Former cabinet minister Benny Begin, who in the previous government was in charge of gathering and implementing public responses to proposals to resettle Negev Bedouin, said on Monday that he never presented the resulting bill to representatives of the Bedouin community and did not ask for their positions on the matter. The draft law is commonly known as the Prawer plan or the Begin-Prawer plan.
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“I wish to again make clear that contrary to what has been claimed in recent weeks, I didn’t tell anyone that the Bedouin agreed to my plan,” Begin said. “I couldn’t say that because I didn’t present the plan to them. I didn’t present the bill that I revised to any segment of the public, including the Bedouin. The revised bill is not being presented again to the public to hear whether the amendments are to its liking or not. As a result, I would not be able to know to what extent they support the law.”
Begin made the comments to the Knesset Interior and Environment Committee and read a letter that he sent to coalition chairman Yariv Levin on the matter. Begin said it was about two years ago, in talks with the Bedouin while he was working on the bill and before it was presented in its current form, that he said “the public in the Negev does not oppose the law and did not take part in the provocations that the Balad party organized a week [earlier].”
At Monday’s committee session, meant to tweak the bill ahead of its second and third Knesset readings, a memorandum of understanding between the Prime Minister’s Office and the Housing and Construction Ministry and map detailing options for expanding the Bedouin settlement in the Negev was presented to Knesset members for the first time.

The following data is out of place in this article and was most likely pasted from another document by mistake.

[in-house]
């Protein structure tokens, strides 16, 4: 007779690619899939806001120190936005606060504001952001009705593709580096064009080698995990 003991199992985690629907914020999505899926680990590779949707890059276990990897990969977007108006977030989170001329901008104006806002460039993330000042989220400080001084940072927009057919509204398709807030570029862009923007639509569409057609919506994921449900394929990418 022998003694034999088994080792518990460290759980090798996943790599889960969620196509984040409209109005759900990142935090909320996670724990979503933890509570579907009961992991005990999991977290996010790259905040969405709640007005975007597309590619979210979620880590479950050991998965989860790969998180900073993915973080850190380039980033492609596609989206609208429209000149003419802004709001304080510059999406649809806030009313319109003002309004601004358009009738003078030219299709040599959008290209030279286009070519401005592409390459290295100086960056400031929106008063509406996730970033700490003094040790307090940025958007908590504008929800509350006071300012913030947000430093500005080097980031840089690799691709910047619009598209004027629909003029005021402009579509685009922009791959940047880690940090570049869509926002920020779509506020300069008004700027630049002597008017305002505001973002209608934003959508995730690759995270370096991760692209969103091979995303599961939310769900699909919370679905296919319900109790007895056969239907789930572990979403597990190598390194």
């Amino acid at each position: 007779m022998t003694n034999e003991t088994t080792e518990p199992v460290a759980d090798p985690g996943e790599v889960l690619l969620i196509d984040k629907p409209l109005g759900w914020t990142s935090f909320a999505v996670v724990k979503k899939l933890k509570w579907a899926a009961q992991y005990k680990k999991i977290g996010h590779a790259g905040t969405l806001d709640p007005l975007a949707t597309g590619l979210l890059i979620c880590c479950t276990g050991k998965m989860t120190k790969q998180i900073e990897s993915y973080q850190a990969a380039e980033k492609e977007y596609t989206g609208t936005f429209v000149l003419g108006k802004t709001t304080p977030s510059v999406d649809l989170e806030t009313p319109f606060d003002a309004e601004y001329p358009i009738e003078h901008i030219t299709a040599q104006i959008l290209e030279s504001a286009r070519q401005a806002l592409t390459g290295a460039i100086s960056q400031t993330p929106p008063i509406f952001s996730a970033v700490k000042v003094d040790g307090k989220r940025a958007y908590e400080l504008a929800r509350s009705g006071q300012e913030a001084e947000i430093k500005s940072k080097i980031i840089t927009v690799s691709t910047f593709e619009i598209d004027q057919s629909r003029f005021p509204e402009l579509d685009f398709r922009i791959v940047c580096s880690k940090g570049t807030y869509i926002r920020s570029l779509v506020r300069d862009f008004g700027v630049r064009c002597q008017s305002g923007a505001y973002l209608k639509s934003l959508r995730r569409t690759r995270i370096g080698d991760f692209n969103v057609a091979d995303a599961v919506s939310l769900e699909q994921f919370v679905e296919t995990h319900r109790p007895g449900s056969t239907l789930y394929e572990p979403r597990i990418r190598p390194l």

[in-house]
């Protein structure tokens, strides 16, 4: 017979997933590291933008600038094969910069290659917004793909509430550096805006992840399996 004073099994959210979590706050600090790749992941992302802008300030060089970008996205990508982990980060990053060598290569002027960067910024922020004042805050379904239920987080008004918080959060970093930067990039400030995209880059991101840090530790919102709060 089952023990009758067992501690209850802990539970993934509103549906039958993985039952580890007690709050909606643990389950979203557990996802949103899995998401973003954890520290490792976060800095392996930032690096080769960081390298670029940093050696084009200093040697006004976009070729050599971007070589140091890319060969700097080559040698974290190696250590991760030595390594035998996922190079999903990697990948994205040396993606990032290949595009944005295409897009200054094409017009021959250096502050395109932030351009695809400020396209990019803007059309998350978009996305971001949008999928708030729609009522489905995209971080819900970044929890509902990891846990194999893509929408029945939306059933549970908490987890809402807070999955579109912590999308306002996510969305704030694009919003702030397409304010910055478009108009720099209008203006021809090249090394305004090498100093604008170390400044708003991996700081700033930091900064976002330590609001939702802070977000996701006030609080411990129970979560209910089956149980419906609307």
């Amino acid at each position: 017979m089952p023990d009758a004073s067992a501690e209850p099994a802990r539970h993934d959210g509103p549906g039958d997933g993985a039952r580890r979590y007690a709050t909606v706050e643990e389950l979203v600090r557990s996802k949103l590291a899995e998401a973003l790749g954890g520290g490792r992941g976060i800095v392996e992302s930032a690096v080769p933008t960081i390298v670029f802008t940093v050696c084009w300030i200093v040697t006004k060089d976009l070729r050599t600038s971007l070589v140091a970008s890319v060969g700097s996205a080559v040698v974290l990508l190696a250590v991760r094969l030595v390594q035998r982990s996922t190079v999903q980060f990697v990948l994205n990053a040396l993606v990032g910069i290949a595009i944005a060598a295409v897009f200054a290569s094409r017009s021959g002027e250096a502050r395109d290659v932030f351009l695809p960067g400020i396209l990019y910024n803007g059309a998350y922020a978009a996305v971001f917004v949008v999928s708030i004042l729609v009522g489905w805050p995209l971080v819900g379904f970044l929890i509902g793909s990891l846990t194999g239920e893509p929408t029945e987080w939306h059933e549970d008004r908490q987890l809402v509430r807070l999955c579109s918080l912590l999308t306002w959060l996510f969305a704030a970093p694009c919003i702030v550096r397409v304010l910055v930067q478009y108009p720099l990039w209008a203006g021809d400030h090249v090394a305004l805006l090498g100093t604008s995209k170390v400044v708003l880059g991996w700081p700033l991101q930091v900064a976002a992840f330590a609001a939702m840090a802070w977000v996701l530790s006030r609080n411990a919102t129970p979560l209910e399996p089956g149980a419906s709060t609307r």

“The document declares that the goal is to return about 100,000 dunams [about 25,000 acres] of the land held [by Bedouin] to which they do not lay claim, 150,000 dunams that are in dispute and an additional 200,000 dunams,” Begin said.
The map details the establishment of two new Bedouin communities, one on 15,000 dunams and the other at Ramat Hatziporim, near Kibbutz Sde Boker, south of Be’er Sheva.
Committee chairwoman Miri Regev claimed at Monday's session that the detailed documents had been purposely kept from the committee. But Begin quoted an article in Haaretz from about six months ago that referred to the map and said that none of the committee members had asked him to examine it. Begin also noted that he had included various maps in a presentation he had previously given to committee members.
”You're a genuine racist who hates Arabs and Bedouin. This is a racist law that puts people in camps,” MK Hadash chairman Mohammed Barakeh said, addressing Begin.
Doron Almog, who is in charge of implementing the plan, said in an interview to Haaretz last week that about 80 percent of the people who will be affected by the plan support it and will agree to leave their current unrecognized villages for a recognized, regulated community. “There is a major ongoing crisis of confidence between the Bedouin and the government that needs to be rectified,” Almog said. “There are tribes located near Yeruham and Dimona that are interested in moving to a community with a good educational system, infrastructure and roads. People need to understand that 85 percent of the Bedouin don’t have ownership claims to land. They have become the victims of the situation, victims of Arab manipulation.”